Location, planning key for school data centers
- As schools become more data-dependent, districts must ensure that the data centers forming the backbone to support those efforts remain up to speed, according to EdTech: Focus on K-12.
- Districts must ensure data centers have sufficient space, are accessible to remote schools, are uncluttered, aren't an afterthought and located in storage closets or decommissioned restrooms that aren't outfitted to maintain the right temperatures, and have backups in the event of flooding and other natural disasters.
- Administrators can plan for these spaces and develop contingency plans by hiring IT consultants to assist in the process, and by allocating a portion of the budget to hire, train and certify IT staff.
As the amount of data gathered by schools and districts multiplies, where it's stored, how it's stored, and what security measures are in place become all the more important. Some might opt to alleviate that headache to some extent by contracting with a vendor to store the information in the cloud, but that entails ensuring that they're also in compliance with FERPA and other laws governing the storage and use of student data. Even if the data is stored in physical servers on-site, however, the option of cloud storage via a third-party as a backup solution may still have to be navigated.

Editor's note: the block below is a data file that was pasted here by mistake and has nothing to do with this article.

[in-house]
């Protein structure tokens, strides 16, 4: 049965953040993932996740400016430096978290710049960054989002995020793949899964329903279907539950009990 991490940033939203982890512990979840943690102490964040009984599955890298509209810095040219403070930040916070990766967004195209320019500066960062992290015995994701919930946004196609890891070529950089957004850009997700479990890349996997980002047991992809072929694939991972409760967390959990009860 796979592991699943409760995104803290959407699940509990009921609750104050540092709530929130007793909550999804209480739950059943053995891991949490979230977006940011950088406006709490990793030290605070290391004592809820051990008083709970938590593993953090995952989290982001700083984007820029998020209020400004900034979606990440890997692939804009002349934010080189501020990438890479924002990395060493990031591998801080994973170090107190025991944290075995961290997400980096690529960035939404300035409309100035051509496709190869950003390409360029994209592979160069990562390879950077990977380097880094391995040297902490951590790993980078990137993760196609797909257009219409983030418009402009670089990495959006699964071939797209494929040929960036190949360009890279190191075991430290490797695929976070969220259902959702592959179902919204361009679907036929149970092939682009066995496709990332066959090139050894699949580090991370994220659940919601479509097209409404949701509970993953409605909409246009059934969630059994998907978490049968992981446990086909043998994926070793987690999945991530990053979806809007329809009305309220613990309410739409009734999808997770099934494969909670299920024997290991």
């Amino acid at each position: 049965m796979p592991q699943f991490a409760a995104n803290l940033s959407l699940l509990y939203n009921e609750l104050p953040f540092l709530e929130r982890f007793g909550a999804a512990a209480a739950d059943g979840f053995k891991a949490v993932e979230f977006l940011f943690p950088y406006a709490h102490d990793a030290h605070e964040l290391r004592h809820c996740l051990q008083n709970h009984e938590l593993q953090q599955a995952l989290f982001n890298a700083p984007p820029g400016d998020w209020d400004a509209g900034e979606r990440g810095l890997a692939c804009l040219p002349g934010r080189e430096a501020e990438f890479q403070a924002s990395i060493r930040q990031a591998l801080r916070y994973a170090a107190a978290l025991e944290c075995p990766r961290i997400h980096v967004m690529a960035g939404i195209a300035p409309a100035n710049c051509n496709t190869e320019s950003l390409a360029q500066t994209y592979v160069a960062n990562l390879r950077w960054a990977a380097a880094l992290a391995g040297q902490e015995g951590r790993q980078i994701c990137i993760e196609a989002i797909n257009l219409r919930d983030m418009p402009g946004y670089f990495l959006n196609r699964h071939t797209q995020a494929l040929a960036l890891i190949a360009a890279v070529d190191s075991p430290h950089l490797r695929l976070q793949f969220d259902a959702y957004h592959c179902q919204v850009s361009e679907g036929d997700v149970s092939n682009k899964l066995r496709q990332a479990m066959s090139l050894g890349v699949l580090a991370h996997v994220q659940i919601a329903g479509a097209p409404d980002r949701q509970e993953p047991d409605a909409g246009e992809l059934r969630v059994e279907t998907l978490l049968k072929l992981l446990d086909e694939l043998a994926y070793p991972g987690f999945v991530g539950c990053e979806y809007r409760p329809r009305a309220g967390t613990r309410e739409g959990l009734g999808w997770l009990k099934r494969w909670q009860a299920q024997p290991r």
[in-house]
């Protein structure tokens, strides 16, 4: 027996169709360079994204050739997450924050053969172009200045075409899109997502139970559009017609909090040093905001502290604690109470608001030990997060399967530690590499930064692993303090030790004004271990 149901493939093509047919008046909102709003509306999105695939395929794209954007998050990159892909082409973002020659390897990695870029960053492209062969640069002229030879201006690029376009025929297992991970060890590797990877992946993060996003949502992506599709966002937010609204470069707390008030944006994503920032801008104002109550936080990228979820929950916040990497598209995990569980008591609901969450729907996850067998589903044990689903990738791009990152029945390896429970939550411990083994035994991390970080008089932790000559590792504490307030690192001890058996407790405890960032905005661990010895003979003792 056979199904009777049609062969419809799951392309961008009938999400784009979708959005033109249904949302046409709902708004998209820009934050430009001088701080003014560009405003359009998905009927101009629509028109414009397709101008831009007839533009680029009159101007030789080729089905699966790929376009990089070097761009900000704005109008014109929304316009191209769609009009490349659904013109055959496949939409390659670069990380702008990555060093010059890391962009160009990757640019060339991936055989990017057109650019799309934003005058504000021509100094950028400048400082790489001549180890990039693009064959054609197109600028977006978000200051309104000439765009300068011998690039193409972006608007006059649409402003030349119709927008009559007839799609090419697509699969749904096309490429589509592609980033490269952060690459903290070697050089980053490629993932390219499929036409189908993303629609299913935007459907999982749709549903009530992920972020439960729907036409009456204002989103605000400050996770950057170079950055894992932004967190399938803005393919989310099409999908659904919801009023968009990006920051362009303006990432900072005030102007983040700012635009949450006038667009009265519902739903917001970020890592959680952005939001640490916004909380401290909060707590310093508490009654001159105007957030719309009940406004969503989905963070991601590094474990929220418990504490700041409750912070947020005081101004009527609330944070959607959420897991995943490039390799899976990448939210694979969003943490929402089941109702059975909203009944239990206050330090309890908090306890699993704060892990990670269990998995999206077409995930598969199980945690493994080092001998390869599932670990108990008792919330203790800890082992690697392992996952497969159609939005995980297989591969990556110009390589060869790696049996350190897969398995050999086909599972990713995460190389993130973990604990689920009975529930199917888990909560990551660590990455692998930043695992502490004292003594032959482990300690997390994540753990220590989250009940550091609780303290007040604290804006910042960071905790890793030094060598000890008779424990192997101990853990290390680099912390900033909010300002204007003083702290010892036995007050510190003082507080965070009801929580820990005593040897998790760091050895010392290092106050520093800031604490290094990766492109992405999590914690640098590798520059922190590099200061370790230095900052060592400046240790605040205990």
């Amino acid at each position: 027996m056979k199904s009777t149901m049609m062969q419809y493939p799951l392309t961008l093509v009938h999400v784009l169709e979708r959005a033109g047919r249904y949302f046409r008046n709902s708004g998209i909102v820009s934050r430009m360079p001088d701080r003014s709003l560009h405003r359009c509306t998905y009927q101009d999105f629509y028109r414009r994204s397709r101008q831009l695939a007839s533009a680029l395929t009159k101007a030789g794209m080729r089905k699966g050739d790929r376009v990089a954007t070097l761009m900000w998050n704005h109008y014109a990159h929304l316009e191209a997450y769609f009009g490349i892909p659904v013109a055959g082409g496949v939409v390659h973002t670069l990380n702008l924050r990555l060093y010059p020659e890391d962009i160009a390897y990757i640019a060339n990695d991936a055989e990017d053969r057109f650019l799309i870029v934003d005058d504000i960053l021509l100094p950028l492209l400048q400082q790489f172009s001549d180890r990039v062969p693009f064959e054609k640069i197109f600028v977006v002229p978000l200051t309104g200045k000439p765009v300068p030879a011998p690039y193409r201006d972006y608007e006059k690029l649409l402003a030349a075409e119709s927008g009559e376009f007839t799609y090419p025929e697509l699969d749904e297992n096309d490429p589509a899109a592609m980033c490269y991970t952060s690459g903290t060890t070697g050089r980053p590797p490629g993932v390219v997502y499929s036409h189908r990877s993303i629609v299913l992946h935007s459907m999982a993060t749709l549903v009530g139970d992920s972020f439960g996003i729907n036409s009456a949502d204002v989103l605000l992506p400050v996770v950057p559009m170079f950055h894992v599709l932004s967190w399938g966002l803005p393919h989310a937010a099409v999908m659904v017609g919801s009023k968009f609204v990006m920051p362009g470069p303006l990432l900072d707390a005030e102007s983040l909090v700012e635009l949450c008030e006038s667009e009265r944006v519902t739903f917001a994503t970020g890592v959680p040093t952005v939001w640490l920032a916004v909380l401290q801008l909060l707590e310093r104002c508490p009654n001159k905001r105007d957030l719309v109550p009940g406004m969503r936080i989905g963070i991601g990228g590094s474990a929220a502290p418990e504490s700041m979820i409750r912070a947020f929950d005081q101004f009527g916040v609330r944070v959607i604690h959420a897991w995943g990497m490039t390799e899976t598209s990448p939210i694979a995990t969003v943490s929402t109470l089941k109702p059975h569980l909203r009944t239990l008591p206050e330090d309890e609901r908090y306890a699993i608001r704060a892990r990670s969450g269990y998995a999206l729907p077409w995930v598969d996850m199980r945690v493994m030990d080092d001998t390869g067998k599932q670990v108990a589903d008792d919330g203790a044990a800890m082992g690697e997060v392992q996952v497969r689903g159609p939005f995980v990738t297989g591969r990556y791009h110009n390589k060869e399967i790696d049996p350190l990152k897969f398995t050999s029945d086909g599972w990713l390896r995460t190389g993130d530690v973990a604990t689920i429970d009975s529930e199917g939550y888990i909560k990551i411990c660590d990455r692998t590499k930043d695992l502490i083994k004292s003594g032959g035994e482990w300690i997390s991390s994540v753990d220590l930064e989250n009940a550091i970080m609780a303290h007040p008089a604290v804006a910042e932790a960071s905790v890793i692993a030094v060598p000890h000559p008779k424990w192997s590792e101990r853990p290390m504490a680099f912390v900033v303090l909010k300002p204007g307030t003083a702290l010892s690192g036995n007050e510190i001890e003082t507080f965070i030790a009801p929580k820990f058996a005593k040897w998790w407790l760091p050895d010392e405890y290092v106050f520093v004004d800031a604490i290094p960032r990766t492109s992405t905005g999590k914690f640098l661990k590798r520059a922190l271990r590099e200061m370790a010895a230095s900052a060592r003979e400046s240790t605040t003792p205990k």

Districts must ensure as many fail-safes are in place as possible, for their own sakes as well as those of students and families. The location of the data center can be just as important as cybersecurity measures — which, with education being a favored target for cyber-crime, can't be understated — as protecting servers from failure due to temperature and humidity conditions as well as natural incidents (or just everyday mishaps like a blown fuse) can save administrators a significant headache in the long run.
- EdTech: Focus on K-12 How to Avoid Making Data Center Mistakes
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